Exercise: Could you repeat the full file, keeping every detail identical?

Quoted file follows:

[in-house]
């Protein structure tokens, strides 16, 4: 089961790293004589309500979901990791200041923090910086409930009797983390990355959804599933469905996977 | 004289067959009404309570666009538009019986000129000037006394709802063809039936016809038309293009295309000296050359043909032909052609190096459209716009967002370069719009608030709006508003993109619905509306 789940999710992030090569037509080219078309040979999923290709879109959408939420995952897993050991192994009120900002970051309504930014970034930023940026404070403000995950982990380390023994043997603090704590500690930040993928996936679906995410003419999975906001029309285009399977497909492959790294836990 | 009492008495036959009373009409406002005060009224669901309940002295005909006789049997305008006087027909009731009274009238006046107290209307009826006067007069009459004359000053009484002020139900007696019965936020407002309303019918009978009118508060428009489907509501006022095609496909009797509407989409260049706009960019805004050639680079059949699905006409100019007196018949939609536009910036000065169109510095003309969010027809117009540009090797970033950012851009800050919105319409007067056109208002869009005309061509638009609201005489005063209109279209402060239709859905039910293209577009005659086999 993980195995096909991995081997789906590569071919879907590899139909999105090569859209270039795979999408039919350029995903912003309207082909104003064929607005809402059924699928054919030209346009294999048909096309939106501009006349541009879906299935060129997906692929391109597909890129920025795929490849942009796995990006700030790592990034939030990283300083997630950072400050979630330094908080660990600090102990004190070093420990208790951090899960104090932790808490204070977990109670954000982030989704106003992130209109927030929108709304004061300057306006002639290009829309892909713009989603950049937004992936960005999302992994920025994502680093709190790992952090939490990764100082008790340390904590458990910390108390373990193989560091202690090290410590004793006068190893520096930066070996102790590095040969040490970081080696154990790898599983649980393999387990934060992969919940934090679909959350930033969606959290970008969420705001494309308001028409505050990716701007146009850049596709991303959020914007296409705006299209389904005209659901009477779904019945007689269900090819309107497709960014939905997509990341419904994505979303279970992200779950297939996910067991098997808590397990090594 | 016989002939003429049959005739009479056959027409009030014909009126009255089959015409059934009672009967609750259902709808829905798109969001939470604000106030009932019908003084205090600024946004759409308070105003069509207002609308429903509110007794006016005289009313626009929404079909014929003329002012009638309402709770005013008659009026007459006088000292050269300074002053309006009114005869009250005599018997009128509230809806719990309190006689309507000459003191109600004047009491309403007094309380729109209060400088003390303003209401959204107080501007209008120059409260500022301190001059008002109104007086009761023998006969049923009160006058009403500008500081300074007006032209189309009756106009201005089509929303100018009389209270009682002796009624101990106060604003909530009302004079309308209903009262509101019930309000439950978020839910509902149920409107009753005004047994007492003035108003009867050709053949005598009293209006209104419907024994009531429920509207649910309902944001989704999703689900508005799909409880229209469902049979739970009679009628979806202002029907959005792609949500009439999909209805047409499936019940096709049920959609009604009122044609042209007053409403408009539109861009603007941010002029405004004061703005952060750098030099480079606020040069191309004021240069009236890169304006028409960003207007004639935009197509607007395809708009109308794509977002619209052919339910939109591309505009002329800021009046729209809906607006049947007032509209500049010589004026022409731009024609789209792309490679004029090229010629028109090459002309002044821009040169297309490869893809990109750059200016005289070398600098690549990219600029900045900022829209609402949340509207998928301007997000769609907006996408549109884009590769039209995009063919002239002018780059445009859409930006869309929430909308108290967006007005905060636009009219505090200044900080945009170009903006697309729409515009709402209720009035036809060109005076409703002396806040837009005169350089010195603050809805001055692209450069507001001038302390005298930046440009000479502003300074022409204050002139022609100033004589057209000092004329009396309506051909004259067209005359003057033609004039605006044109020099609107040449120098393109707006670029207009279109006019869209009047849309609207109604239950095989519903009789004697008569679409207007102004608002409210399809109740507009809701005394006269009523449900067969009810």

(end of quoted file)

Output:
[in-house]
């Protein structure tokens, strides 16, 4: 089961790293004589309500979901990791200041923090910086409930009797983390990355959804599933469905996977 | 004289067959009404309570666009538009019986000129000037006394709802063809039936016809038309293009295309000296050359043909032909052609190096459209716009967002370069719009608030709006508003993109619905509306 789940999710992030090569037509080219078309040979999923290709879109959408939420995952897993050991192994009120900002970051309504930014970034930023940026404070403000995950982990380390023994043997603090704590500690930040993928996936679906995410003419999975906001029309285009399977497909492959790294836990 | 009492008495036959009373009409406002005060009224669901309940002295005909006789049997305008006087027909009731009274009238006046107290209307009826006067007069009459004359000053009484002020139900007696019965936020407002309303019918009978009118508060428009489907509501006022095609496909009797509407989409260049706009960019805004050639680079059949699905006409100019007196018949939609536009910036000065169109510095003309969010027809117009540009090797970033950012851009800050919105319409007067056109208002869009005309061509638009609201005489005063209109279209402060239709859905039910293209577009005659086999 993980195995096909991995081997789906590569071919879907590899139909999105090569859209270039795979999408039919350029995903912003309207082909104003064929607005809402059924699928054919030209346009294999048909096309939106501009006349541009879906299935060129997906692929391109597909890129920025795929490849942009796995990006700030790592990034939030990283300083997630950072400050979630330094908080660990600090102990004190070093420990208790951090899960104090932790808490204070977990109670954000982030989704106003992130209109927030929108709304004061300057306006002639290009829309892909713009989603950049937004992936960005999302992994920025994502680093709190790992952090939490990764100082008790340390904590458990910390108390373990193989560091202690090290410590004793006068190893520096930066070996102790590095040969040490970081080696154990790898599983649980393999387990934060992969919940934090679909959350930033969606959290970008969420705001494309308001028409505050990716701007146009850049596709991303959020914007296409705006299209389904005209659901009477779904019945007689269900090819309107497709960014939905997509990341419904994505979303279970992200779950297939996910067991098997808590397990090594 | 016989002939003429049959005739009479056959027409009030014909009126009255089959015409059934009672009967609750259902709808829905798109969001939470604000106030009932019908003084205090600024946004759409308070105003069509207002609308429903509110007794006016005289009313626009929404079909014929003329002012009638309402709770005013008659009026007459006088000292050269300074002053309006009114005869009250005599018997009128509230809806719990309190006689309507000459003191109600004047009491309403007094309380729109209060400088003390303003209401959204107080501007209008120059409260500022301190001059008002109104007086009761023998006969049923009160006058009403500008500081300074007006032209189309009756106009201005089509929303100018009389209270009682002796009624101990106060604003909530009302004079309308209903009262509101019930309000439950978020839910509902149920409107009753005004047994007492003035108003009867050709053949005598009293209006209104419907024994009531429920509207649910309902944001989704999703689900508005799909409880229209469902049979739970009679009628979806202002029907959005792609949500009439999909209805047409499936019940096709049920959609009604009122044609042209007053409403408009539109861009603007941010002029405004004061703005952060750098030099480079606020040069191309004021240069009236890169304006028409960003207007004639935009197509607007395809708009109308794509977002619209052919339910939109591309505009002329800021009046729209809906607006049947007032509209500049010589004026022409731009024609789209792309490679004029090229010629028109090459002309002044821009040169297309490869893809990109750059200016005289070398600098690549990219600029900045900022829209609402949340509207998928301007997000769609907006996408549109884009590769039209995009063919002239002018780059445009859409930006869309929430909308108290967006007005905060636009009219505090200044900080945009170009903006697309729409515009709402209720009035036809060109005076409703002396806040837009005169350089010195603050809805001055692209450069507001001038302390005298930046440009000479502003300074022409204050002139022609100033004589057209000092004329009396309506051909004259067209005359003057033609004039605006044109020099609107040449120098393109707006670029207009279109006019869209009047849309609207109604239950095989519903009789004697008569679409207007102004608002409210399809109740507009809701005394006269009523449900067969009810």